June 21 2021
Without a doubt, technology has opened the door to one of the most remarkable and recent inventions, social media. Its thriving popularity is apparent — as of the start of this year, more than 55% of the total global population are now social media users.
Social media has become an essential part of organizations Public Relations (PR) strategy. It allows for boundless possibilities to cultivate positive relationships with stakeholders — from communicating the brand message via content distribution, to creating campaign hashtags that could facilitate user conversations online.
In the realm of social media, PR practitioners in the consumer goods industry often engage social media influencers to promote positive branding and increase customer engagement and awareness. Organizations have been spending hefty sums on influencers. In 2018, global spending on Instagram influencer marketing reached USD 5.67 billion and was projected to grow further to USD 8.08 billion by the end of 2020.
But are influencers really that influential?
It turns out that some research studies have cast doubt over the effectiveness of influencers. A research study published in 2019 by Oracle found that 86% of respondents admitted that they did not trust influencers or bloggers.
In addition, influencers lose to trusted individuals and online reviews in terms of influence. US consumers are more than five times as likely to have made a big purchase due to a recommendation from a trusted friend or family member (65%) than as a result of seeing an online influencer own or endorse the product or service (12%). Online reviews are also an influential source of information — 79% of consumers trust online reviews as much as personal recommendations from friends or family. On the other hand, less than 20% of consumers indicate that they are likely to buy a product because of a celebrity or influencer.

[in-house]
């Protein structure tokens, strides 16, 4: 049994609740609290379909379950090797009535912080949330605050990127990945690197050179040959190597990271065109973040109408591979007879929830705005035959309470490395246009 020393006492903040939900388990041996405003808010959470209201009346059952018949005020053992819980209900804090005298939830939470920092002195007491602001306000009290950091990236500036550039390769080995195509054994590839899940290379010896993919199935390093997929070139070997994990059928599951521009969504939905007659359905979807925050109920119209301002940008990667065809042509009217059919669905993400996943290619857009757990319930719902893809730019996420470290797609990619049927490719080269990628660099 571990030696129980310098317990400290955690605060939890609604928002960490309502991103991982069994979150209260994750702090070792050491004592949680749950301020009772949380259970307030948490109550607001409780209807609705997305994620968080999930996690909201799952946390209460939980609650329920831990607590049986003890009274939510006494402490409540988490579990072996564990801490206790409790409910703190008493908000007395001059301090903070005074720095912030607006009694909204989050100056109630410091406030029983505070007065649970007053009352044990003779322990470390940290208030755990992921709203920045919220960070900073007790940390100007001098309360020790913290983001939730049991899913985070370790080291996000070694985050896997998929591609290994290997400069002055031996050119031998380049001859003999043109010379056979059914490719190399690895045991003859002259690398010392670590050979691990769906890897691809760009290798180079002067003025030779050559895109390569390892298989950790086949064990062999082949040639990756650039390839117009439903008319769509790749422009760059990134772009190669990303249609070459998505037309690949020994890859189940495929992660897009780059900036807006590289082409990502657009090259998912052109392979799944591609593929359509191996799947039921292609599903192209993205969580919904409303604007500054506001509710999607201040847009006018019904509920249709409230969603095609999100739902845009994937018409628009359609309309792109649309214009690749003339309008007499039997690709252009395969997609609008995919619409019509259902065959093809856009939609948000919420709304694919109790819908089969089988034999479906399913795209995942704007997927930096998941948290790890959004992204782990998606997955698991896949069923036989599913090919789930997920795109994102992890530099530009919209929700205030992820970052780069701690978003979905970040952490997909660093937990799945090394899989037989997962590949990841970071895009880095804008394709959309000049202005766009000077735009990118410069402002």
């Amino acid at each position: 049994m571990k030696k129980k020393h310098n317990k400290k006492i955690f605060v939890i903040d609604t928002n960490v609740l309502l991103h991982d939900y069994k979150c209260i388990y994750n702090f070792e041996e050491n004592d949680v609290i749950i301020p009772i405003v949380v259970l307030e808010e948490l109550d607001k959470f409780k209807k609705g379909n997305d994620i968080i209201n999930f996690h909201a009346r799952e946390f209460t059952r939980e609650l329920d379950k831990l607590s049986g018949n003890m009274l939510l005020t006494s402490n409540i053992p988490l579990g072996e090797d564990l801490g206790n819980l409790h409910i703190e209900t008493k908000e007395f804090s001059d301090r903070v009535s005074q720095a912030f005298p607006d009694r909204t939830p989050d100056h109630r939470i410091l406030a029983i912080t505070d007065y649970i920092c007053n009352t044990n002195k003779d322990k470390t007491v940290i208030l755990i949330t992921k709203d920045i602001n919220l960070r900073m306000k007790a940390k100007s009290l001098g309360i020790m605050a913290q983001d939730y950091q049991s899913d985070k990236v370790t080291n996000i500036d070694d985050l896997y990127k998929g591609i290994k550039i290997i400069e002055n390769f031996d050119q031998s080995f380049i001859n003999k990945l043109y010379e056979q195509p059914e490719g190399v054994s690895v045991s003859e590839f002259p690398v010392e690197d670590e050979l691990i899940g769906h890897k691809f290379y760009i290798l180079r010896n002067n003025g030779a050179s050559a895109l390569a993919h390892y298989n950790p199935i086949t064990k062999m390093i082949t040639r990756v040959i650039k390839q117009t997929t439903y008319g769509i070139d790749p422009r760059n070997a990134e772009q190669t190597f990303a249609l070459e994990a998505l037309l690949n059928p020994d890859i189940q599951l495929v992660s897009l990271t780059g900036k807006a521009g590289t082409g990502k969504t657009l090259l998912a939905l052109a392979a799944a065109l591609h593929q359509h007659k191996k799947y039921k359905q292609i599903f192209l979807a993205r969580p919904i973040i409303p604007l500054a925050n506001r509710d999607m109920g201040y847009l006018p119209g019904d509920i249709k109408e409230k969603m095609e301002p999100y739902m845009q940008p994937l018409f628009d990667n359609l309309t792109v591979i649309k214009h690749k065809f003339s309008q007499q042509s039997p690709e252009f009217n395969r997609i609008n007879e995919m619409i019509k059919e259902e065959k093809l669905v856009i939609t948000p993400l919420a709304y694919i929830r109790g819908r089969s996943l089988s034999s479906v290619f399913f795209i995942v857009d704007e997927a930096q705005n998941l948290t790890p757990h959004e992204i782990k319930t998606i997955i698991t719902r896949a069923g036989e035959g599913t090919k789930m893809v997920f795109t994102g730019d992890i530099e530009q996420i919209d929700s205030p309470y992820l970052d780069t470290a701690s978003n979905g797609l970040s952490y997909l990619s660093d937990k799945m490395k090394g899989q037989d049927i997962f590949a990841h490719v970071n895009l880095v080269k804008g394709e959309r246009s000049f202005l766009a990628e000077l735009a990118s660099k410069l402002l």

But as we take a closer look at different generations, there is a stark difference. Gen Z consumers, for instance, seem to trust influencers more easily — almost half (44%) of them have made a purchase decision based on a recommendation from an influencer. Similarly, four in 10 millennial subscribers to YouTube say that their favorite influencer understands them better than their friends. Moreover, 38% of individuals aged 18 to 34 actually trust what influencers say about a company more than what the company says about itself. As such, whether an influencer is effective or not greatly hinges on the target audience.
Different types of influencers can also result in disparate outcomes. Micro- and nano-influencers — more like everyday consumers — tend to be more relatable and their product features come across like a trusted recommendation from a friend, garnering them better engagement. Micro-influencers have between 10,000 and 100,000 followers while nano-influencers usually have only a few thousand followers. Influencers with 0 to 25,000 followers had higher engagement rates than influencers with more followers regardless of their genre, target audience or topics.
On the other hand, influencers with much larger followings — mega- or macro-influencers — are more useful in providing exposure for brands and reaching out to the masses. A mega-influencer typically has more than a million influencers, and is often more famous than influential with a very diverse audience with varying topics of interest; whereas a macro-influencer has between 100,000 and one million followers and has usually amassed fame through the internet. Even if consumers don’t trust influencers, it doesn’t mean the use of influencers is futile; brands can impact consumers indirectly through appearances in their social media newsfeed.
However, with a growing number of influencers permeating the social media space, there runs the risk of ‘influencer fatigue.’ There is now a growing demand for authentic and meaningful engagement, especially among millennials and Gen Z-ers.
Authenticity is the new scroll stopper. Users have been subjected to a ceaseless stream of cliché and repetitive influencer content, to the point they get tired of them – almost half, 47%, of consumers are fatigued by repetitive influencer content, according to survey findings from consumers across Europe.
Therefore, influencer content needs to be dynamic – influencers need to constantly review their content to meet consumers’ burgeoning expectations. Furthermore, choosing the right influencer is of utmost importance. Apart from choosing an influencer who fits the organization’s target audience and goals, the values and audience’s needs of brands need to be aligned with that of the influencers they collaborate with. Ideally, the influencer should communicate in a way that is similar to the brand to ensure that the brand’s messages would resonate with the right people.
Although the influencer landscape is far from straightforward, it is evident that influencers can be valuable assets to a PR strategy with the right target audience and type of influencer.